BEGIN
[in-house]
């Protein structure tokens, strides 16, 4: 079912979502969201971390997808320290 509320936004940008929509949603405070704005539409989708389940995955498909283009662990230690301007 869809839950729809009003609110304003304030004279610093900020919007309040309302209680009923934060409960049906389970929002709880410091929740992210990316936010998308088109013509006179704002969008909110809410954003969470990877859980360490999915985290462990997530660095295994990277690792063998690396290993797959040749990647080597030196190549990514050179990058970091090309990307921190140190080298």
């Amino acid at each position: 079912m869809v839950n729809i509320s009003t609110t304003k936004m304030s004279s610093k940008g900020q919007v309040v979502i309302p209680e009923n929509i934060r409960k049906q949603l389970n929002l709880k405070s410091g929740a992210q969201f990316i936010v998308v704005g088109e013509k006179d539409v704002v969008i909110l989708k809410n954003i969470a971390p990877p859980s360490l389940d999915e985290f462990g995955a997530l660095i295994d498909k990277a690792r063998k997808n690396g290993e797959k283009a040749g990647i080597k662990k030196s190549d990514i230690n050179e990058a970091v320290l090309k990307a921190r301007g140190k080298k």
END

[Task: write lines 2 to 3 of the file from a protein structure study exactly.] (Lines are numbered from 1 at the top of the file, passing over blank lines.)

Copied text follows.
């Protein structure tokens, strides 16, 4: 079912979502969201971390997808320290 509320936004940008929509949603405070704005539409989708389940995955498909283009662990230690301007 869809839950729809009003609110304003304030004279610093900020919007309040309302209680009923934060409960049906389970929002709880410091929740992210990316936010998308088109013509006179704002969008909110809410954003969470990877859980360490999915985290462990997530660095295994990277690792063998690396290993797959040749990647080597030196190549990514050179990058970091090309990307921190140190080298």
């Amino acid at each position: 079912m869809v839950n729809i509320s009003t609110t304003k936004m304030s004279s610093k940008g900020q919007v309040v979502i309302p209680e009923n929509i934060r409960k049906q949603l389970n929002l709880k405070s410091g929740a992210q969201f990316i936010v998308v704005g088109e013509k006179d539409v704002v969008i909110l989708k809410n954003i969470a971390p990877p859980s360490l389940d999915e985290f462990g995955a997530l660095i295994d498909k990277a690792r063998k997808n690396g290993e797959k283009a040749g990647i080597k662990k030196s190549d990514i230690n050179e990058a970091v320290l090309k990307a921190r301007g140190k080298k």